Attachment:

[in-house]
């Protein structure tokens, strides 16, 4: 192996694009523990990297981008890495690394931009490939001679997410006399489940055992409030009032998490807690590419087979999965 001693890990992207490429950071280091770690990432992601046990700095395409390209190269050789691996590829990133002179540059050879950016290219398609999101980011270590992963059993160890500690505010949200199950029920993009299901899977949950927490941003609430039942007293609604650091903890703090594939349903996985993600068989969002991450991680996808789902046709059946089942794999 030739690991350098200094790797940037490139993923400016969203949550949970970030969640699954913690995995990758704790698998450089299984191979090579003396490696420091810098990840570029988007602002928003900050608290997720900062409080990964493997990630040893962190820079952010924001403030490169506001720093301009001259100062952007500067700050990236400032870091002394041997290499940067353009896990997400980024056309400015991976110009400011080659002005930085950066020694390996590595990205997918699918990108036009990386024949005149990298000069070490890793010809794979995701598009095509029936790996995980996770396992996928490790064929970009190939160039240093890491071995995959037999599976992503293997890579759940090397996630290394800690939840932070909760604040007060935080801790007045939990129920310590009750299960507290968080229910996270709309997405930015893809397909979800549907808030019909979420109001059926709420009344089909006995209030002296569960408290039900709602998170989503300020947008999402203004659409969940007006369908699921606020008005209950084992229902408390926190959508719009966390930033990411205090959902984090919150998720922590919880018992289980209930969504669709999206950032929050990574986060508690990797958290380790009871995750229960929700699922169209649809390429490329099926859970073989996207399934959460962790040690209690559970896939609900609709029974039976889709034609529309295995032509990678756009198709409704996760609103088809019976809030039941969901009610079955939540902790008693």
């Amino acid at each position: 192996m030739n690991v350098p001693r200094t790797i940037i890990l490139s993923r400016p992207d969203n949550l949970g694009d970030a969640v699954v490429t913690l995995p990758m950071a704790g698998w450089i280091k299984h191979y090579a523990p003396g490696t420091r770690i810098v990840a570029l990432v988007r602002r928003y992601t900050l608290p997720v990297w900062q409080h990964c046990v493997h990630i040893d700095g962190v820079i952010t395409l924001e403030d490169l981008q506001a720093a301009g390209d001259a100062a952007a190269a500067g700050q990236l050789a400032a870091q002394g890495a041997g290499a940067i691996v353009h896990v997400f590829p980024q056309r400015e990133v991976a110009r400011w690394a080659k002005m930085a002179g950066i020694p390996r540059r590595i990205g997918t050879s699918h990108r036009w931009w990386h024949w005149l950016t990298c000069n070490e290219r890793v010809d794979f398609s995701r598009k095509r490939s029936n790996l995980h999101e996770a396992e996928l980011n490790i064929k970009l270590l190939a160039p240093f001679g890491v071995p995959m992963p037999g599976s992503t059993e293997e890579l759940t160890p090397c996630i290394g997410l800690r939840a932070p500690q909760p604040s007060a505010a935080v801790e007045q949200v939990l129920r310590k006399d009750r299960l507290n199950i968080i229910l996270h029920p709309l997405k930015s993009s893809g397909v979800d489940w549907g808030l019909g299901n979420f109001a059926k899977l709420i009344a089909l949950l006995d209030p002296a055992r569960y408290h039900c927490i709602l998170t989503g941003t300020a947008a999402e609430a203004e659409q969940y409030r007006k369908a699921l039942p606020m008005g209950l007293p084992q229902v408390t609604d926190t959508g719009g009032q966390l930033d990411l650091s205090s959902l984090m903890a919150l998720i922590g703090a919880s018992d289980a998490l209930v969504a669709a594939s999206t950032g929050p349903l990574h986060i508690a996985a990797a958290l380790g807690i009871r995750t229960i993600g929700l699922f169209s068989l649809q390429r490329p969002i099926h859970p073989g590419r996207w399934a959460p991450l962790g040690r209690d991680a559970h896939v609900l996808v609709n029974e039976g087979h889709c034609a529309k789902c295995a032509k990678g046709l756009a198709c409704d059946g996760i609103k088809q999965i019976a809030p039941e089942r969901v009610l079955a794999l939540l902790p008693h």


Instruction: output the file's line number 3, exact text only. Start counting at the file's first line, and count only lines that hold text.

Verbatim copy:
């Amino acid at each position: 192996m030739n690991v350098p001693r200094t790797i940037i890990l490139s993923r400016p992207d969203n949550l949970g694009d970030a969640v699954v490429t913690l995995p990758m950071a704790g698998w450089i280091k299984h191979y090579a523990p003396g490696t420091r770690i810098v990840a570029l990432v988007r602002r928003y992601t900050l608290p997720v990297w900062q409080h990964c046990v493997h990630i040893d700095g962190v820079i952010t395409l924001e403030d490169l981008q506001a720093a301009g390209d001259a100062a952007a190269a500067g700050q990236l050789a400032a870091q002394g890495a041997g290499a940067i691996v353009h896990v997400f590829p980024q056309r400015e990133v991976a110009r400011w690394a080659k002005m930085a002179g950066i020694p390996r540059r590595i990205g997918t050879s699918h990108r036009w931009w990386h024949w005149l950016t990298c000069n070490e290219r890793v010809d794979f398609s995701r598009k095509r490939s029936n790996l995980h999101e996770a396992e996928l980011n490790i064929k970009l270590l190939a160039p240093f001679g890491v071995p995959m992963p037999g599976s992503t059993e293997e890579l759940t160890p090397c996630i290394g997410l800690r939840a932070p500690q909760p604040s007060a505010a935080v801790e007045q949200v939990l129920r310590k006399d009750r299960l507290n199950i968080i229910l996270h029920p709309l997405k930015s993009s893809g397909v979800d489940w549907g808030l019909g299901n979420f109001a059926k899977l709420i009344a089909l949950l006995d209030p002296a055992r569960y408290h039900c927490i709602l998170t989503g941003t300020a947008a999402e609430a203004e659409q969940y409030r007006k369908a699921l039942p606020m008005g209950l007293p084992q229902v408390t609604d926190t959508g719009g009032q966390l930033d990411l650091s205090s959902l984090m903890a919150l998720i922590g703090a919880s018992d289980a998490l209930v969504a669709a594939s999206t950032g929050p349903l990574h986060i508690a996985a990797a958290l380790g807690i009871r995750t229960i993600g929700l699922f169209s068989l649809q390429r490329p969002i099926h859970p073989g590419r996207w399934a959460p991450l962790g040690r209690d991680a559970h896939v609900l996808v609709n029974e039976g087979h889709c034609a529309k789902c295995a032509k990678g046709l756009a198709c409704d059946g996760i609103k088809q999965i019976a809030p039941e089942r969901v009610l079955a794999l939540l902790p008693h």